More about Hale Woodruff's historical 1930s murals, the history of African American Murals, and American History
"The Mutiny on the Amistad," (1939) oil on canvas by Hale Aspacio Woodruff, one of the six murals from Talladega College featured at the High Museum.
"One of the most striking features of African-American artist and teacher Hale Woodruff’s murals on display in the High Museum’s “Rising Up: Hale Woodruff’s Murals at Talladega College” is the vivacity of their colors: the deep, rosy pinks, eggplants and swimming pool blues. It is one of the enduringly magical characteristics of fine art: how the decades and in some cases the centuries can melt away as an artwork bristles with the immediacy of something freshly conceived.
The six commissioned murals painted between 1939 and 1942 and housed at Alabama’s Talladega College -- founded in 1867 as an institution for freed slaves -- document important moments in African-American history. Three of the works are dedicated to the 1839 slave mutiny aboard the Amistad ship; one depicts the Underground Railroad; and two commemorate the founding of Talladega College -- including the largest work at 70 x 243 inches.
In addition to the headlining murals, there are early paintings; studies for these and other mural projects; prints and even a side wing of the exhibition devoted to the conservation of the Talladega murals. In a move away from what has in the past often been the museum’s tendency to trumpet great works without engaging a deeper conversation, this Woodruff show wisely provides the necessary elixir of context for both Woodruff’s career and the social and art history the murals emerged from. The first professor of art at Atlanta University (now Clark Atlanta University), Woodruff was important not just for his artwork, but for the example he set, of an artist engaged with America’s racial politics.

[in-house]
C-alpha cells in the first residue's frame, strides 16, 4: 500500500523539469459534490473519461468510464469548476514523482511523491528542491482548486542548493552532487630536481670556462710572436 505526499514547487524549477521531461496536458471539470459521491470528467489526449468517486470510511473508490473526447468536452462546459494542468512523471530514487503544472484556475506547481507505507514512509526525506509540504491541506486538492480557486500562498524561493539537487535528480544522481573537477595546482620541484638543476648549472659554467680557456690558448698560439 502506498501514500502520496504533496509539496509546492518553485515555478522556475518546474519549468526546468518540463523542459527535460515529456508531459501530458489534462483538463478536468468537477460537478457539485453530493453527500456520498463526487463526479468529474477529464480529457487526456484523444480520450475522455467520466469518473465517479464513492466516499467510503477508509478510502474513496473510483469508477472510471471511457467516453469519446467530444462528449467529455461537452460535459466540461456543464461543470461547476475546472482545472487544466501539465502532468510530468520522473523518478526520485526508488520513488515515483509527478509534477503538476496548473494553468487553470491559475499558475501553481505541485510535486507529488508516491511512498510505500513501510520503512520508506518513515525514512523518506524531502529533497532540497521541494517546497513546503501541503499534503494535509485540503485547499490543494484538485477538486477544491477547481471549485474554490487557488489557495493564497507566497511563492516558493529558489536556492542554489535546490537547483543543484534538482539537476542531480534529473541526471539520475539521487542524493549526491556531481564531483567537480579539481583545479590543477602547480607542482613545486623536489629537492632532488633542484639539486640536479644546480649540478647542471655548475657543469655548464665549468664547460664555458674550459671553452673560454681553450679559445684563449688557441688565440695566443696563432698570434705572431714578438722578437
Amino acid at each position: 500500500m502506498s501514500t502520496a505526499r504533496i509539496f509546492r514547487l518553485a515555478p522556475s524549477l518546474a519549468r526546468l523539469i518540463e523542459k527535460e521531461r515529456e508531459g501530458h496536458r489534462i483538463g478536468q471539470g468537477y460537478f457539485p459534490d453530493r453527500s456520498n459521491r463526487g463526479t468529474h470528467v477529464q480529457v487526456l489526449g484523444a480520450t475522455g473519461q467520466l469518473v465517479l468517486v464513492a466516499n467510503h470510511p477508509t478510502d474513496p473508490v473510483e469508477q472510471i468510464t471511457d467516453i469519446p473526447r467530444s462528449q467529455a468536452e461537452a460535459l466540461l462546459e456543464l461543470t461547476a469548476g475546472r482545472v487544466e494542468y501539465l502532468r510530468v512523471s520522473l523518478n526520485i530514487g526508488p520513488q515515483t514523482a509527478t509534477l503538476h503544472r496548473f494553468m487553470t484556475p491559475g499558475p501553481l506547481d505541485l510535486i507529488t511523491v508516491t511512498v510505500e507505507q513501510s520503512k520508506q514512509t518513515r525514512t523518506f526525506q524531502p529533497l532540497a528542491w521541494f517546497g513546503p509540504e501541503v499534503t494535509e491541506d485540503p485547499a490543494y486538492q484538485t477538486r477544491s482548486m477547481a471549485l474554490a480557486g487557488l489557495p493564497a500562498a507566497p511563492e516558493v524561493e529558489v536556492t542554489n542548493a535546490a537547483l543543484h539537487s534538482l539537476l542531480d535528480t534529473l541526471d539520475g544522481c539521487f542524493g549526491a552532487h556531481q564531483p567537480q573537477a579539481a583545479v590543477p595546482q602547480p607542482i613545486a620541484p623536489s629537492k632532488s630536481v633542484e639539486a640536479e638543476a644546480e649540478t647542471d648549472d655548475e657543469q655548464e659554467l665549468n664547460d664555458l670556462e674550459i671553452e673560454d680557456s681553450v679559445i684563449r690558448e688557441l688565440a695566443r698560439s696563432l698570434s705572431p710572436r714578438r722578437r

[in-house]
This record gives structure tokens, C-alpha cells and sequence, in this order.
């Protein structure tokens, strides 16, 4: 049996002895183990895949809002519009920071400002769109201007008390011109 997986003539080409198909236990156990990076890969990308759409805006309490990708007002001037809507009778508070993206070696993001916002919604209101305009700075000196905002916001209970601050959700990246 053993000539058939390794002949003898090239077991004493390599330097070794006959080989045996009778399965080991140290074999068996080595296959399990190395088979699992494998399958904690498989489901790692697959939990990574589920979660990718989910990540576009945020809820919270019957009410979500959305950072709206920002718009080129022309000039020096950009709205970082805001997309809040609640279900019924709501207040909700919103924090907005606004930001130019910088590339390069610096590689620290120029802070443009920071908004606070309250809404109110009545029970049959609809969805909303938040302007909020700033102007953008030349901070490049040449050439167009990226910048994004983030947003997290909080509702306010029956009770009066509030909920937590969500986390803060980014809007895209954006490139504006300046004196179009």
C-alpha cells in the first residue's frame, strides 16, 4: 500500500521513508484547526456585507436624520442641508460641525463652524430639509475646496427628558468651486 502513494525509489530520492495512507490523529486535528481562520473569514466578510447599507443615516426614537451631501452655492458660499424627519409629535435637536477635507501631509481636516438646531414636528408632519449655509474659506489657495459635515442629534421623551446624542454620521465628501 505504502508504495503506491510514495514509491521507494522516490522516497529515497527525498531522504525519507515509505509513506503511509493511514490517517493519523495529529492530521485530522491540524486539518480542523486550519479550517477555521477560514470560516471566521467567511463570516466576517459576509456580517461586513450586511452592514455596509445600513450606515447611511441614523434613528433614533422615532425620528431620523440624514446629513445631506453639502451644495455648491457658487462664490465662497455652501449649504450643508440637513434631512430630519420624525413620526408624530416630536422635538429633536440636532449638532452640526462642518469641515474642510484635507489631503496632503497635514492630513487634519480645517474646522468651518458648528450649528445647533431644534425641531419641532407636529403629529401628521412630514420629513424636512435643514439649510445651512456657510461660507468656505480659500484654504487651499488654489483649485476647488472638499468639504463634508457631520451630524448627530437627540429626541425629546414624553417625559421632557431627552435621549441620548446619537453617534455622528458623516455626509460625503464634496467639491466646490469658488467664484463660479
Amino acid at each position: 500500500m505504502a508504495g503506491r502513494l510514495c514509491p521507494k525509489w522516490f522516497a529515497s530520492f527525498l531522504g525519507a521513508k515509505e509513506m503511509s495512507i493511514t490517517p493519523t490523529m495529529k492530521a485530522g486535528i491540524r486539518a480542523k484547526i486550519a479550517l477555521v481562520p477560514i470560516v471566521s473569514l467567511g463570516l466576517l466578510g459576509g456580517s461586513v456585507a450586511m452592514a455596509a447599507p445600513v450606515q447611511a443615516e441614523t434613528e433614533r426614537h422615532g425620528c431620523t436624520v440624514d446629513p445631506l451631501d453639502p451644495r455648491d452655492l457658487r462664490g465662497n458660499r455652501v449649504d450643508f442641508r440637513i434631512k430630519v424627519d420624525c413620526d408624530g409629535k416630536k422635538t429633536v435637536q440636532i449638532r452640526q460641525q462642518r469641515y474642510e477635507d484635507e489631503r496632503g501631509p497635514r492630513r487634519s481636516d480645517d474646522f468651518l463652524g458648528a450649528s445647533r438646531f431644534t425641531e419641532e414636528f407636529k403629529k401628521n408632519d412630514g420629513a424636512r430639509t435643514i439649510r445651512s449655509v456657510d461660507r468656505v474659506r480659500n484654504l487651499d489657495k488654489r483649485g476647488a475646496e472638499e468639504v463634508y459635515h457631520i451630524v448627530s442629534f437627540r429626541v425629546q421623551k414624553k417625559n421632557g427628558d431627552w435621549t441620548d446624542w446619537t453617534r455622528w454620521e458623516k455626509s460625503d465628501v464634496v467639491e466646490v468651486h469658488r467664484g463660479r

From earlier works in Woodruff's career we see the influence of Cezanne and Picasso-modernism and Cubism, showing up in the fluid, kinetic forms of the Talladega murals whose human figures sway and bend like live oaks. Woodruff also fell under the sway of Mexican muralist Diego Rivera’s social consciousness (Woodruff spent some time studying in Mexico with Rivera himself). Of course as a black man living in America, Woodruff didn’t need a Mexican Communist to school him on injustice. Woodruff observed first-hand the profound poverty ringing Atlanta University.
His weeping forms and muddy color palette often give a sinister, dream-like element that underscores the social horrors he depicts. A desolate hillside and the remains of a home in the 1936 painting “Southland” depicts the region in almost nightmare terms. A still-shocking suite of linocut prints included in “Rising Up” offer singularly disturbing portraits of Southern life. Two of those linocuts made in 1935 offer graphic depictions of lynchings and appeared in a New York exhibition on that theme also featuring work by George Bellows and Thomas Hart Benton.
An interesting aspect of the show is the remarkable attention given, in Woodruff's Depression-era America, to the country's racial divide and the specter of racism. While every American schoolchild today knows about the March on Washington, the story of the slave uprising aboard the Amistad is less well-known. The murals reveal not only Woodruff’s singular talent, but little discussed, instructive facets of American history. Lest one imagine Woodruff was one-note divisive, his vision of a Talladega campus built by both black and white men represented in “The Building of Savery Library” (1942) mural conveys a spirit of harmony and optimism about America’s future.
The murals themselves are remarkable not just for enduring the decades so well, but for the way Woodruff makes history, as the cliche goes, come alive."